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Dump this 'climate justice' model now

The world is facing an unprecedented crisis in food production. Driving the potential calamity is rapid industrialisation in three decades of corporate-led globalisation and the consequences of intensive agriculture across swathes of Asia.

In the driving seat of the crisis is China, which is struggling to feed 22% of the world’s population with just 10% of its arable land. Speaking in Beijing yesterday, Han Jun, an expert on rural policy, said that maintaining “food security” was now a major challenge. In 30 years, urban residents would rise from the current 47% to 75% of the population, using more land for industry and infrastructure. In the cities, an increasingly meat-based western diet is replacing the more sustainable grain and vegetable-based rural diet.

“The deterioration in soil quality is now a very important problem,” Han told reporters. “I believe improving the quality [of soil] is of equal importance to protecting the amount of arable land.” His warnings come at a time, however, when twice as much nitrogen fertiliser is used on the average hectare of Chinese farmland compared with the global average. And more than a tenth of farmland is polluted by factory waste, including heavy metals and other toxins.

In effect, the wholesale adoption by the Chinese ruling Stalinist elites of corporate, profit-driven development, is creating a crisis for the rural and urban poor, while the bureaucrats get rich quick. They are in the forefront of buying up potential development land and selling it at vast premiums, for example.

Han’s plea for a more scientific use of fertilisers, including the use of organic fertiliser from human waste is a much more sustainable approach. But his appeal contradicts the latest decisions of the Chinese government.

It has approved two new strains of genetically modified rice, threatening indigenous strains and forcing farmers to buy seed from corporations. And, Beijing is also supporting “agricultural entrepreneurs” in buying up plantation land in neighbouring Russia, Kazakhstan and Kyrgyzstan.

It is even possible it could become profitable to export to China food grown on the thousands of hectares of African plantations now owned by Chinese agri-businesses. Initially the aim was to grow food for local sale but that could change. Taking this food out of the African market would increase prices and undermine food security even further.

So the notion that carbon emissions should be cut in the developed economies in order that China, India and Indonesia can increase theirs while continuing down this well-worn and disastrous profit-driven road, is not “climate justice” or justice of any kind.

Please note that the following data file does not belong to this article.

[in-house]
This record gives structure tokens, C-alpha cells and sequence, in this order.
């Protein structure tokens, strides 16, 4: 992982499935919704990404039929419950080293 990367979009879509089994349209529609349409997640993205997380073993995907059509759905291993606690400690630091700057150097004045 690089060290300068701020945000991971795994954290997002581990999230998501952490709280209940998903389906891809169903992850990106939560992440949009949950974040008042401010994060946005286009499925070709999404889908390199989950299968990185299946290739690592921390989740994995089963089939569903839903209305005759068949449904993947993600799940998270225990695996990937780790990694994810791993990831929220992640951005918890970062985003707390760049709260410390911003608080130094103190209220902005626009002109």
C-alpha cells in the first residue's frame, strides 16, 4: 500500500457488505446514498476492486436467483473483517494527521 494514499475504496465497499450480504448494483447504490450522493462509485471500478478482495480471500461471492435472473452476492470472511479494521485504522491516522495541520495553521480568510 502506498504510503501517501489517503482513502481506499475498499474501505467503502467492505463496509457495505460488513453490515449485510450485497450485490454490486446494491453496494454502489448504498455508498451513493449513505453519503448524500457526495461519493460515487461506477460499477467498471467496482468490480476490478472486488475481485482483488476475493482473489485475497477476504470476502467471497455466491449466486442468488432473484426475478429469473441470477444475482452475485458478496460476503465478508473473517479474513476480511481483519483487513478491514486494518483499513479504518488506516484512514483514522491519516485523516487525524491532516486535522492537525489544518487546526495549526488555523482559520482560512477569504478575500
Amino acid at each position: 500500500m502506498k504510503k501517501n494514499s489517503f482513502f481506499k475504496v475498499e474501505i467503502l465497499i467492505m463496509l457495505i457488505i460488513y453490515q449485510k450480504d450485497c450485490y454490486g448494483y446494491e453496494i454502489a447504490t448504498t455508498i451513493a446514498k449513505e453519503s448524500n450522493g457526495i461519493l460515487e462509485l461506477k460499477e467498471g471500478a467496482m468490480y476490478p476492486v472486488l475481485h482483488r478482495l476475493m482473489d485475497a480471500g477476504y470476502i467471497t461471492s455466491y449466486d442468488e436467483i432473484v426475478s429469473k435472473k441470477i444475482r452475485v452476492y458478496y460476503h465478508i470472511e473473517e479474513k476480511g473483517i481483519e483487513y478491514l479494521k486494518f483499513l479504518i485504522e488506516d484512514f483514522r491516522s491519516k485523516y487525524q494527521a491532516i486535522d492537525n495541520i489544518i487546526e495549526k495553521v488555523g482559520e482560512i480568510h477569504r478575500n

Fair and equal development can only be achieved within an international model, which challenges the right of the corporations and their client governments – wherever they are in the world – to go on destroying land, people and eco-systems in pursuit of profit.

As we say in our Manifesto of Revolutionary Solutions: “The concept of climate justice, which underpins the ‘contraction and convergence’ idea, needs to be expanded to include justice within countries and not just between them...

A new kind of international co-operation would bring together the peoples of the planet in a democratic forum to plan together to halt the growth in emissions and to mitigate the impacts that are now inevitable. They would draw on all the expertise represented by climate scientists, world food and health experts and support each others’ development towards self-government and economic independence.

Join us in helping to win people over to this truly revolutionary idea, with a view to putting it into practice with some urgency.

Penny Cole
Environment editor
25 February 2010

Your Say


Aubrey says:

The UN’s ‘politics of climate change’ began at the Second World Climate Conference [SWCC] in 1990.

The struggle to establish the principle of equal per capita rights to the global commons – here the atmosphere – has been maintained since then when SWCC gave rise to the UN Framework Convention on Climate Change [UNFCCC].

Especially as the climate crisis worsens, justice or equity is only meaningfully a function of the urgency created by this crisis.

The UNFCCC embeds this in its objective [safe and stable GHG concentrations] and principles [precaution and equity].

As a practical response to the challenge of urgency and equity, the proposal of Contraction and Convergence [C&C] advocated by WTW was formally introduced at the UN in 1996.

C&C continues to be a mechanism through which urgency and equity can be negotiated. See here

Structuring repayment of what Cochamba calls the climate debt this way, turns protest into a workable proposal.

It is a strategy where efforts to deliver Climate Justice without Vengeance globally can unify.


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